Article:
Apart from rising concerns about the possible long term effects of mobile phone usage on health we now have a brand new one "nomo-phobia"
Nomo-phobia is the fear of being phoneless
Nomo-phobia was a real phenomenon for many people we are told after a recent survey.
"We're all familiar with the stressful situations of everyday life such as moving house, break-ups and organising a family Christmas, but it seems being out of mobile contact may be the 21st century's contribution to our already manic lives," .
Being phoneless and panicked is a symptom of our 24/7 culture.
Men were more likely than women to be affected by losing mobile phone contact, with 48 per cent of women and 58 per cent of men admitting to feelings of anxiety.
More than 20 per cent of the 2,163 people questioned said they never switched off their mobiles, and one in 10 said their job required them to be contactable at all times.
Some 55 per cent cited keeping in touch with friends or family as the main reason for being wedded to their handsets and 9 per cent said having their phone switched off made them anxious.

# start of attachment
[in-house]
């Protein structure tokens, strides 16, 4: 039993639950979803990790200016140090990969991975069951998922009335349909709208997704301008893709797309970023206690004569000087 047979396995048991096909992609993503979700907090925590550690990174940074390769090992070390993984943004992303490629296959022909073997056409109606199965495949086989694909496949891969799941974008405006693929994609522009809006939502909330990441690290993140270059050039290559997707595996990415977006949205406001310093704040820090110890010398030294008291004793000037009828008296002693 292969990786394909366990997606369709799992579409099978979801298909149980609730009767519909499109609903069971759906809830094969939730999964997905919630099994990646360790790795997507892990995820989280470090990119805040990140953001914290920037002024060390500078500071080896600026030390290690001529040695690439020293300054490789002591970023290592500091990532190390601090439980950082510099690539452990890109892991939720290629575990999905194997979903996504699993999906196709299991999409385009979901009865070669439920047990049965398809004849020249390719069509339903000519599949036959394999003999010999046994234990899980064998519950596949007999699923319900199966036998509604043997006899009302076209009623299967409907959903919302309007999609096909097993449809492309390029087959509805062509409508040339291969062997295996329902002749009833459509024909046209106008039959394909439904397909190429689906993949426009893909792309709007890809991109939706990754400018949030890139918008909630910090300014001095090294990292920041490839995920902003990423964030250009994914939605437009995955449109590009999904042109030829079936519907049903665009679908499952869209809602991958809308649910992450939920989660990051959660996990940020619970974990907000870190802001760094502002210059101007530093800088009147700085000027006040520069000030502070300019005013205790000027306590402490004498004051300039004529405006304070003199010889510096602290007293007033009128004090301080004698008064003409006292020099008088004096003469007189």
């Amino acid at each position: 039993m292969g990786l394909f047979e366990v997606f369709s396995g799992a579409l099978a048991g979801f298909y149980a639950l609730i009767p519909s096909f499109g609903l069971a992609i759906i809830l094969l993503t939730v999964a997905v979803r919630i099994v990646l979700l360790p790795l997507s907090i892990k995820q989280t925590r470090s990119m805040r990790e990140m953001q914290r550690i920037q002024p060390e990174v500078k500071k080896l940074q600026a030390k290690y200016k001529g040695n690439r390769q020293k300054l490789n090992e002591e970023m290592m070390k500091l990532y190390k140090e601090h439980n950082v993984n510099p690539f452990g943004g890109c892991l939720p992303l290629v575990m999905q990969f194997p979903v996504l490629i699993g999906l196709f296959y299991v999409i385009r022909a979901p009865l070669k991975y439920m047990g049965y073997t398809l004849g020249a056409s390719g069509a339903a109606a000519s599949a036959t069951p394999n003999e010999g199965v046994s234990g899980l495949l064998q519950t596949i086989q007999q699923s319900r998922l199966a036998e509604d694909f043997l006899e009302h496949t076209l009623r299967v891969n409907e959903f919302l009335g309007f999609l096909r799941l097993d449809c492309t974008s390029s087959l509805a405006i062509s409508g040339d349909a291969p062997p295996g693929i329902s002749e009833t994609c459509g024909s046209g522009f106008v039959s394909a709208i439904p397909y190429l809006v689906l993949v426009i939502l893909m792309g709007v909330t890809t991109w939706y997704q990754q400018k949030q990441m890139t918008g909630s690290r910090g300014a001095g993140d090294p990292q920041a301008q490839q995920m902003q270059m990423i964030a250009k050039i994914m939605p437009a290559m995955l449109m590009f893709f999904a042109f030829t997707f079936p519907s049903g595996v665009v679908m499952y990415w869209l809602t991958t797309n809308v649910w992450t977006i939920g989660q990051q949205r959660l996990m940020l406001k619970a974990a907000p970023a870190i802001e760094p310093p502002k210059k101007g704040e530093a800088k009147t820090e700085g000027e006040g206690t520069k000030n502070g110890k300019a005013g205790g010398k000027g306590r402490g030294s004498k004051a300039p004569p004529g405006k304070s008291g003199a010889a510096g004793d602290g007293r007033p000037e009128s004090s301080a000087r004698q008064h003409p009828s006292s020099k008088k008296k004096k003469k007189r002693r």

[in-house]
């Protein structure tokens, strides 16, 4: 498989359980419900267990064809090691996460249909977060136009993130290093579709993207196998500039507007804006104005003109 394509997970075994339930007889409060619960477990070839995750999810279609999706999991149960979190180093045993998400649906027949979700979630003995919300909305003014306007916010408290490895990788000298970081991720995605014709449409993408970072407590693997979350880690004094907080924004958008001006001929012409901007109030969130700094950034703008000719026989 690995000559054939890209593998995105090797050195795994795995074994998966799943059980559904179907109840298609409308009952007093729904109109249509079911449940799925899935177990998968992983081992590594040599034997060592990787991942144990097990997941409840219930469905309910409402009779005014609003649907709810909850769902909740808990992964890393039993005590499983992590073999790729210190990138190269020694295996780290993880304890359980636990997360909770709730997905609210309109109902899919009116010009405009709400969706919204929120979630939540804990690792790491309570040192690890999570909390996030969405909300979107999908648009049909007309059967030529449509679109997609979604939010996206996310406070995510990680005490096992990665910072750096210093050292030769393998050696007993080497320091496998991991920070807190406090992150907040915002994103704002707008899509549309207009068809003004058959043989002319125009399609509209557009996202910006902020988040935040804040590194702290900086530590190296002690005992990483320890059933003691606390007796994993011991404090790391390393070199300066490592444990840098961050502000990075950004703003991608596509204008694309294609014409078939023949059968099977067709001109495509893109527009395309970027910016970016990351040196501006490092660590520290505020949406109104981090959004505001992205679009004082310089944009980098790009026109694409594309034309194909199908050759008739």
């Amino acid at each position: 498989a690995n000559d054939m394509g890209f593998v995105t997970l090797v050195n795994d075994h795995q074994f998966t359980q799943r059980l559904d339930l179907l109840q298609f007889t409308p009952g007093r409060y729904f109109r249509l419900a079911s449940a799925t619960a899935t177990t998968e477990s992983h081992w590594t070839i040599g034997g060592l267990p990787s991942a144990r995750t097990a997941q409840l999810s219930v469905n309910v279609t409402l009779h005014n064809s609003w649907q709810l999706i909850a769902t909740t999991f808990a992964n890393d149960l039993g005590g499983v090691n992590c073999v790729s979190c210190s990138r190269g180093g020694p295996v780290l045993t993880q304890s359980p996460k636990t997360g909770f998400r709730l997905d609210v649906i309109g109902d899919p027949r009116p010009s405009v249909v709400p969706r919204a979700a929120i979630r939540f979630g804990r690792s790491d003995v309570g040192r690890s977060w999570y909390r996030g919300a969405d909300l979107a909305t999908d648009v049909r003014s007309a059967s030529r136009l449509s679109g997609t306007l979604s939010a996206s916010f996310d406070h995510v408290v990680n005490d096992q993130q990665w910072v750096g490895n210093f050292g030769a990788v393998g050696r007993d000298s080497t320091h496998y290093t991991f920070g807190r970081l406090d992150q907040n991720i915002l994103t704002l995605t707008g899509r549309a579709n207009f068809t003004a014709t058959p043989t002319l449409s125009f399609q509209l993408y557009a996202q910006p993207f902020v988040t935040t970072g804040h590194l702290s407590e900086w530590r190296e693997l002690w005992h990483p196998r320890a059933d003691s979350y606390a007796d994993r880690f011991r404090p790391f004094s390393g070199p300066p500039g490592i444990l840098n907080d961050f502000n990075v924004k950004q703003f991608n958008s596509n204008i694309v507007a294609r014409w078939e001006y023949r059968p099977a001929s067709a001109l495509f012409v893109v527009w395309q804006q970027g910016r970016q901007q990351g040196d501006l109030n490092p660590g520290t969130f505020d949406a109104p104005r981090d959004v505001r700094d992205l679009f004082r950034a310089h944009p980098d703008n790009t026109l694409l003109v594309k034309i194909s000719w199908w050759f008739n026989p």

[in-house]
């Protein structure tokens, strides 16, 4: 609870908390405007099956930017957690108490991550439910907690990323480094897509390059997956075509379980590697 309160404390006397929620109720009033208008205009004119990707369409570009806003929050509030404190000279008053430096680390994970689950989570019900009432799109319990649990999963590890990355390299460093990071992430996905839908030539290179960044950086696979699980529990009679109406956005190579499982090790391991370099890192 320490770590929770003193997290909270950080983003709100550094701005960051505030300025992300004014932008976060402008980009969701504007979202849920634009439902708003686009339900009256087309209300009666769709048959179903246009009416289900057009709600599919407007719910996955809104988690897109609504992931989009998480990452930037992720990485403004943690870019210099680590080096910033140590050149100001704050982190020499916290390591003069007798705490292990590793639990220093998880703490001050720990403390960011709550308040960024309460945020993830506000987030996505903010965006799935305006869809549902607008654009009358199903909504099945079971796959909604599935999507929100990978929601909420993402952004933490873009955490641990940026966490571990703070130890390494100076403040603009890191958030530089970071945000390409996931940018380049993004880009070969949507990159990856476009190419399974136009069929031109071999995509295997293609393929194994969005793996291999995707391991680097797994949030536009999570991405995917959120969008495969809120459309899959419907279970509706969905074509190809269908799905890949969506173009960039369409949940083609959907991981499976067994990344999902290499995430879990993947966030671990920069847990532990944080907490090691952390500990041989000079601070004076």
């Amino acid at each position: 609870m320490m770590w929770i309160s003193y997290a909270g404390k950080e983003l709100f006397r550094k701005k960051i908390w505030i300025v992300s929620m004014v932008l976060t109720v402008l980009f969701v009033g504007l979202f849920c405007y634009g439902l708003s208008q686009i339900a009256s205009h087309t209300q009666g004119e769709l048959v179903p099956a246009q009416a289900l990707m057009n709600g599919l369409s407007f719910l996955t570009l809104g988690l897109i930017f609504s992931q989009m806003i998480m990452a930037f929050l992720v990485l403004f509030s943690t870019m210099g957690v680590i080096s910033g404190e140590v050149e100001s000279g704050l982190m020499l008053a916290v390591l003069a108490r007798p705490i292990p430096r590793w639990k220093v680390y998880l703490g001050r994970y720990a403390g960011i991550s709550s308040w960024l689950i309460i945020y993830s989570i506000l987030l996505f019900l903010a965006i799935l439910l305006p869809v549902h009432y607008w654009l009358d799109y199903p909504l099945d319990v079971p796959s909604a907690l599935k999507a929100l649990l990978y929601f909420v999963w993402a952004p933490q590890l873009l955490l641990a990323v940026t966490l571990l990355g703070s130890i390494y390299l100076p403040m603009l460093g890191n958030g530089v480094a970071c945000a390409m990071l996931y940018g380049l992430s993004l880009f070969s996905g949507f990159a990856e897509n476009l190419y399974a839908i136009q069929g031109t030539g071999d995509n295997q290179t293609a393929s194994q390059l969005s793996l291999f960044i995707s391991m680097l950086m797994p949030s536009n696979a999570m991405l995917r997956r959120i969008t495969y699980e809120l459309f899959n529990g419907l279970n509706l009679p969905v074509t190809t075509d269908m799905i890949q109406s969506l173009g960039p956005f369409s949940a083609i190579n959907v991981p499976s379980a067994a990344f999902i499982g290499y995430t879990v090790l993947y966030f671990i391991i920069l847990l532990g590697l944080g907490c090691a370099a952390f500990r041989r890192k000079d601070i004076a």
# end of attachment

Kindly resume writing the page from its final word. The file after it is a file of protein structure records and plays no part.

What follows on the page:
Nomo-phobia recommends leaving loved ones an alternative contact number and making a back-up list of all contacts in case the phone is lost or stolen.However nomo-phobia pales into insignificance compared to the potential problems that are likely to arise when airlines start allowing mobile phones to be used
The ban on mobile-phone use on planes has posed a problem for those who feel the need to be contactable.
And how about the other ninety percent who feel frustrated by morons talking endlessly on their phones?
But last month, Ofcom, the communications regulator, confirmed British airline passengers could, by next year, use mobiles on aircraft flying above 3,000m. The calls are likely to cost between £1 and £2 a minute.Apparently the idea that most passengers will be upset, angry and inconvenienced by fellow passengers using mobile phones on flights is not an issue when airlines can make money from offering the service
Yet again we see money being the only criteria in making these decisions with the old excuse that "if we don't our competitors will" being trotted out
Mobile phones and their successor devices are likely to lead to more anxieties and at some point a backlash against their relentless intrusion into everyone's life
Which raises the question how do you use your mobile phone?
Or does it use you?
Are you a prisoner to it's ring tone?
Can you turn it off?
Be conscious of what it is doing to your life, both good and bad
Be the master of your phone!